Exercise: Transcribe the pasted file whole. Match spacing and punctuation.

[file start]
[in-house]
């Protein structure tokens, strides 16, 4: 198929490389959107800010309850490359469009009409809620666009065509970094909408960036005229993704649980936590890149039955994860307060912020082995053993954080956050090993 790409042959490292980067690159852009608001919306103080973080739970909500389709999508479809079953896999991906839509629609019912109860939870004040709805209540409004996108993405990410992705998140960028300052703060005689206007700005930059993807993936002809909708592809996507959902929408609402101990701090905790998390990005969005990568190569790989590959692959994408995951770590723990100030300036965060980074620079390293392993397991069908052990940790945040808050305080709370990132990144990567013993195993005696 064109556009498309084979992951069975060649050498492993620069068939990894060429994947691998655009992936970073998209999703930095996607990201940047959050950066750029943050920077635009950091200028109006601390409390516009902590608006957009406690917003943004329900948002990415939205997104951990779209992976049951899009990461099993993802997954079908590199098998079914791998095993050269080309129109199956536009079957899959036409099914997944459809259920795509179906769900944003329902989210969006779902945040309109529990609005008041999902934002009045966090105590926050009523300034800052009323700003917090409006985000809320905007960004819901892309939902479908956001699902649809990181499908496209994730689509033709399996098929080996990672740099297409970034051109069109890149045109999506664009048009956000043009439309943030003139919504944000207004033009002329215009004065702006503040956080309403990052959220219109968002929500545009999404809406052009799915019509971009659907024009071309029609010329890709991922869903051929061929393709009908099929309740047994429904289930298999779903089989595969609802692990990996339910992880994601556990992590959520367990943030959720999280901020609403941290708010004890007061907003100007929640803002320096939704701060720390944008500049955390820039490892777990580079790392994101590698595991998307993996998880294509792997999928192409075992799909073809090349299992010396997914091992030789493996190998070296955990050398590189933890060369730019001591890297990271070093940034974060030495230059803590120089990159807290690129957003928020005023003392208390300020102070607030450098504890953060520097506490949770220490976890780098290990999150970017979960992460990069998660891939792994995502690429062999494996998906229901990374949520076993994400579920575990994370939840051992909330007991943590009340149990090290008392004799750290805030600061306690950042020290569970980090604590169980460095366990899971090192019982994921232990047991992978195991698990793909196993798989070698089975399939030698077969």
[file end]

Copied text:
[in-house]
């Protein structure tokens, strides 16, 4: 198929490389959107800010309850490359469009009409809620666009065509970094909408960036005229993704649980936590890149039955994860307060912020082995053993954080956050090993 790409042959490292980067690159852009608001919306103080973080739970909500389709999508479809079953896999991906839509629609019912109860939870004040709805209540409004996108993405990410992705998140960028300052703060005689206007700005930059993807993936002809909708592809996507959902929408609402101990701090905790998390990005969005990568190569790989590959692959994408995951770590723990100030300036965060980074620079390293392993397991069908052990940790945040808050305080709370990132990144990567013993195993005696 064109556009498309084979992951069975060649050498492993620069068939990894060429994947691998655009992936970073998209999703930095996607990201940047959050950066750029943050920077635009950091200028109006601390409390516009902590608006957009406690917003943004329900948002990415939205997104951990779209992976049951899009990461099993993802997954079908590199098998079914791998095993050269080309129109199956536009079957899959036409099914997944459809259920795509179906769900944003329902989210969006779902945040309109529990609005008041999902934002009045966090105590926050009523300034800052009323700003917090409006985000809320905007960004819901892309939902479908956001699902649809990181499908496209994730689509033709399996098929080996990672740099297409970034051109069109890149045109999506664009048009956000043009439309943030003139919504944000207004033009002329215009004065702006503040956080309403990052959220219109968002929500545009999404809406052009799915019509971009659907024009071309029609010329890709991922869903051929061929393709009908099929309740047994429904289930298999779903089989595969609802692990990996339910992880994601556990992590959520367990943030959720999280901020609403941290708010004890007061907003100007929640803002320096939704701060720390944008500049955390820039490892777990580079790392994101590698595991998307993996998880294509792997999928192409075992799909073809090349299992010396997914091992030789493996190998070296955990050398590189933890060369730019001591890297990271070093940034974060030495230059803590120089990159807290690129957003928020005023003392208390300020102070607030450098504890953060520097506490949770220490976890780098290990999150970017979960992460990069998660891939792994995502690429062999494996998906229901990374949520076993994400579920575990994370939840051992909330007991943590009340149990090290008392004799750290805030600061306690950042020290569970980090604590169980460095366990899971090192019982994921232990047991992978195991698990793909196993798989070698089975399939030698077969």